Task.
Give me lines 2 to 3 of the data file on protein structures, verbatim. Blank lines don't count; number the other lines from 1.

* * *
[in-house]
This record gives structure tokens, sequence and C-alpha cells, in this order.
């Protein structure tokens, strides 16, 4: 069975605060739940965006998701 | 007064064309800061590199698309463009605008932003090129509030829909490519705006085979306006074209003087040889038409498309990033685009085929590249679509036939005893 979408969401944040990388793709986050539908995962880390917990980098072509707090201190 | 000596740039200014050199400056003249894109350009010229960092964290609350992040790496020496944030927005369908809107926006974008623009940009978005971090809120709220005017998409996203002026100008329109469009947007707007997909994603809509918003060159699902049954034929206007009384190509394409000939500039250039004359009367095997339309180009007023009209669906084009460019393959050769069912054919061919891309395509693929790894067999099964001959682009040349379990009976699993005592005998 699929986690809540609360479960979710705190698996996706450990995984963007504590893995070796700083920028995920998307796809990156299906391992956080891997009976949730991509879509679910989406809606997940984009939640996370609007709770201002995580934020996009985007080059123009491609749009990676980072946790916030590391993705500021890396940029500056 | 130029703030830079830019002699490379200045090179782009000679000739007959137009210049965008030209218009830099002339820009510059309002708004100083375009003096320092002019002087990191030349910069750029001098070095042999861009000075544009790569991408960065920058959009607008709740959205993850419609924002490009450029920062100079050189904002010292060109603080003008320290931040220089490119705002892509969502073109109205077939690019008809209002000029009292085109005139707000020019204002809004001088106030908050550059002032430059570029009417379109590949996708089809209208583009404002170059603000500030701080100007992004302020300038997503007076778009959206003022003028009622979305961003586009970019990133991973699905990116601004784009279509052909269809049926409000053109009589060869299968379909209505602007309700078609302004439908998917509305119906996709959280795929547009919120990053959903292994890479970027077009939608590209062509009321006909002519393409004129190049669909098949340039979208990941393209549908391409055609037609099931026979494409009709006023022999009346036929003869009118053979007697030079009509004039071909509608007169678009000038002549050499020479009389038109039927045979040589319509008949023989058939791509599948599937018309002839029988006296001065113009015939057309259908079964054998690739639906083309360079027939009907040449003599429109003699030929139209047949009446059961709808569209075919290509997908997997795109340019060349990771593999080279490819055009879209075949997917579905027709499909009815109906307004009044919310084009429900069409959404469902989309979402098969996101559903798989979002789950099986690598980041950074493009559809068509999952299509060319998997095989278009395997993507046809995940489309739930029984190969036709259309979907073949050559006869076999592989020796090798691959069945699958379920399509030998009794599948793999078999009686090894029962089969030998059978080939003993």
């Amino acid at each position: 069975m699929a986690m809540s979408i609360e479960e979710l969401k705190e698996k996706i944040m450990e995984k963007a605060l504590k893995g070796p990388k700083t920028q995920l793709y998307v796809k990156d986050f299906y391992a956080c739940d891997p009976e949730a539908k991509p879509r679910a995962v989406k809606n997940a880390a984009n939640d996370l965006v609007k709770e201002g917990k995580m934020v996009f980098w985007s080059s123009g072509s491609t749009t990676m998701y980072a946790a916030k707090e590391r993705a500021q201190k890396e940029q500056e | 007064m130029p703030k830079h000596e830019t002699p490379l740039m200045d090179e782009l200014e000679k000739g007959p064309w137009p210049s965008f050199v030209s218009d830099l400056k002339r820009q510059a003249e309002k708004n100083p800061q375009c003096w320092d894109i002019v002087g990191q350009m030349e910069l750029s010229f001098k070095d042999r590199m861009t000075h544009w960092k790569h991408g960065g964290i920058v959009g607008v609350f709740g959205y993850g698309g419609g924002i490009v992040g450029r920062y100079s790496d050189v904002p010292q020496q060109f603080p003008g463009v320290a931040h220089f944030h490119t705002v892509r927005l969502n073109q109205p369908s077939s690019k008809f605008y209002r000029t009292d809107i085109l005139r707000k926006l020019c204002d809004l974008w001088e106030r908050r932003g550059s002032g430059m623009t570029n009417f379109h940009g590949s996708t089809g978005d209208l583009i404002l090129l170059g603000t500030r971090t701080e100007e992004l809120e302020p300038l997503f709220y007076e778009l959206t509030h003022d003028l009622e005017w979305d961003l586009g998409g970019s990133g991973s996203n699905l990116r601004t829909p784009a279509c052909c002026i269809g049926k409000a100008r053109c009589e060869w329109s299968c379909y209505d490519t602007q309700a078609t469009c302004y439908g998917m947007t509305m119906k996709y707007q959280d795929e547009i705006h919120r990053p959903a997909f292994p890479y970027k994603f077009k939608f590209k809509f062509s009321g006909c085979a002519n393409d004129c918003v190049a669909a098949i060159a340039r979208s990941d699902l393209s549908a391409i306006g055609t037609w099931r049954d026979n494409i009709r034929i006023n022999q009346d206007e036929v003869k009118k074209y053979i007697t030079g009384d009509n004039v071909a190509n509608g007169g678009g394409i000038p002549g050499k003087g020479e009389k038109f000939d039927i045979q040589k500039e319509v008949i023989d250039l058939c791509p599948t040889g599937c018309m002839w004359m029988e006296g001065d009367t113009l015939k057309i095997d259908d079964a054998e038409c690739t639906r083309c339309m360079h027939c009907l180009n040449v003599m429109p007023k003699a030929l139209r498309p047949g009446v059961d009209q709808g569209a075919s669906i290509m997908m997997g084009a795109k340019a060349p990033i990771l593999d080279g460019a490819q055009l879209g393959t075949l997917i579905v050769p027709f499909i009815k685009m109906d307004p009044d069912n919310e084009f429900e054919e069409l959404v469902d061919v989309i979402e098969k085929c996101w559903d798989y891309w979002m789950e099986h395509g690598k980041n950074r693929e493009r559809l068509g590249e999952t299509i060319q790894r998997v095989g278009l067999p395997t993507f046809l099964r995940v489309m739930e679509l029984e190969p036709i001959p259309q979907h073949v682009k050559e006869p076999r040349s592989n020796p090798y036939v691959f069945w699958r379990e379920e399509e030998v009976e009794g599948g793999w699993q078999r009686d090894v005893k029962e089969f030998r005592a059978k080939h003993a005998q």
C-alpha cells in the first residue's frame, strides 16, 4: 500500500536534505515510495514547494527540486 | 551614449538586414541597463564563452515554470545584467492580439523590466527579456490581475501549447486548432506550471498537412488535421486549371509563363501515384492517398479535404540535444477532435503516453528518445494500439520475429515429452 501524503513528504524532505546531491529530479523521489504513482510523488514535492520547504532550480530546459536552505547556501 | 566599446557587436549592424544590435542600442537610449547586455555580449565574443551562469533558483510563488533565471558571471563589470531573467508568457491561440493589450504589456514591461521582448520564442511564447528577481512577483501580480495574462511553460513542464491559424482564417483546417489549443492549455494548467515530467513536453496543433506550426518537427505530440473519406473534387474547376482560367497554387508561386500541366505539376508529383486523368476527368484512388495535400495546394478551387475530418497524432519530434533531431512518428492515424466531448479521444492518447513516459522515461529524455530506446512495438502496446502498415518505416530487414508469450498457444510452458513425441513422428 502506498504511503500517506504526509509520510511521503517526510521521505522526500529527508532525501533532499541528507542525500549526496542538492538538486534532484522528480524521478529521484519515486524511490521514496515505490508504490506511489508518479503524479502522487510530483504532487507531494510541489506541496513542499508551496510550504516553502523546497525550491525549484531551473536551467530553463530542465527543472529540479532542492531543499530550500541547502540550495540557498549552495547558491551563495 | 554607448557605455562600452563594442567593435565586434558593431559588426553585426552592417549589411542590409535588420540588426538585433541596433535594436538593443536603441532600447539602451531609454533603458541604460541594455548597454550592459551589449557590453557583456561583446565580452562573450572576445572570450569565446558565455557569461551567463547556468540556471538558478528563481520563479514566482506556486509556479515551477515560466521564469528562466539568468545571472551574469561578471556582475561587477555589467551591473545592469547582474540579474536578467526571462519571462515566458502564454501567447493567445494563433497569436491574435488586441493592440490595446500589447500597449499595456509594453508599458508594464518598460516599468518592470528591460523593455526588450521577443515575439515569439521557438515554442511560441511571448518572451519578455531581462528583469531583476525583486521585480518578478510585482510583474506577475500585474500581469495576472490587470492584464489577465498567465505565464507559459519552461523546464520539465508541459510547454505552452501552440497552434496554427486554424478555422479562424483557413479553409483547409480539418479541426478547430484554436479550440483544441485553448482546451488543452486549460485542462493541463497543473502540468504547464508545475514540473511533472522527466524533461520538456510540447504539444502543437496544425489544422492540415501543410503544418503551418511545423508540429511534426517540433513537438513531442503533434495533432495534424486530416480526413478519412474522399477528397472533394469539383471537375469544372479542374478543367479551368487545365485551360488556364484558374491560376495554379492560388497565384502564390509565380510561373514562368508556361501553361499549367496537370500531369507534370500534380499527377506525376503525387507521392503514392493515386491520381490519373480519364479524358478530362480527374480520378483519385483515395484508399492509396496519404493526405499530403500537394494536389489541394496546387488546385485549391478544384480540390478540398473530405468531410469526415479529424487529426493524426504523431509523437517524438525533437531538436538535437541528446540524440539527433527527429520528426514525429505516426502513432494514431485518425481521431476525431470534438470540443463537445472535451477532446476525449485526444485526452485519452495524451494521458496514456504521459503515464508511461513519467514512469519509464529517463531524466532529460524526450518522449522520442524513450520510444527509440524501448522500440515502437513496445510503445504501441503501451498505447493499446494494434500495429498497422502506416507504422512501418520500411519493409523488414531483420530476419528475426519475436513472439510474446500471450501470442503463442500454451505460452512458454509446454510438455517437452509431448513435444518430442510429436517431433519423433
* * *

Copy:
This record gives structure tokens, sequence and C-alpha cells, in this order.
């Protein structure tokens, strides 16, 4: 069975605060739940965006998701 | 007064064309800061590199698309463009605008932003090129509030829909490519705006085979306006074209003087040889038409498309990033685009085929590249679509036939005893 979408969401944040990388793709986050539908995962880390917990980098072509707090201190 | 000596740039200014050199400056003249894109350009010229960092964290609350992040790496020496944030927005369908809107926006974008623009940009978005971090809120709220005017998409996203002026100008329109469009947007707007997909994603809509918003060159699902049954034929206007009384190509394409000939500039250039004359009367095997339309180009007023009209669906084009460019393959050769069912054919061919891309395509693929790894067999099964001959682009040349379990009976699993005592005998 699929986690809540609360479960979710705190698996996706450990995984963007504590893995070796700083920028995920998307796809990156299906391992956080891997009976949730991509879509679910989406809606997940984009939640996370609007709770201002995580934020996009985007080059123009491609749009990676980072946790916030590391993705500021890396940029500056 | 130029703030830079830019002699490379200045090179782009000679000739007959137009210049965008030209218009830099002339820009510059309002708004100083375009003096320092002019002087990191030349910069750029001098070095042999861009000075544009790569991408960065920058959009607008709740959205993850419609924002490009450029920062100079050189904002010292060109603080003008320290931040220089490119705002892509969502073109109205077939690019008809209002000029009292085109005139707000020019204002809004001088106030908050550059002032430059570029009417379109590949996708089809209208583009404002170059603000500030701080100007992004302020300038997503007076778009959206003022003028009622979305961003586009970019990133991973699905990116601004784009279509052909269809049926409000053109009589060869299968379909209505602007309700078609302004439908998917509305119906996709959280795929547009919120990053959903292994890479970027077009939608590209062509009321006909002519393409004129190049669909098949340039979208990941393209549908391409055609037609099931026979494409009709006023022999009346036929003869009118053979007697030079009509004039071909509608007169678009000038002549050499020479009389038109039927045979040589319509008949023989058939791509599948599937018309002839029988006296001065113009015939057309259908079964054998690739639906083309360079027939009907040449003599429109003699030929139209047949009446059961709808569209075919290509997908997997795109340019060349990771593999080279490819055009879209075949997917579905027709499909009815109906307004009044919310084009429900069409959404469902989309979402098969996101559903798989979002789950099986690598980041950074493009559809068509999952299509060319998997095989278009395997993507046809995940489309739930029984190969036709259309979907073949050559006869076999592989020796090798691959069945699958379920399509030998009794599948793999078999009686090894029962089969030998059978080939003993």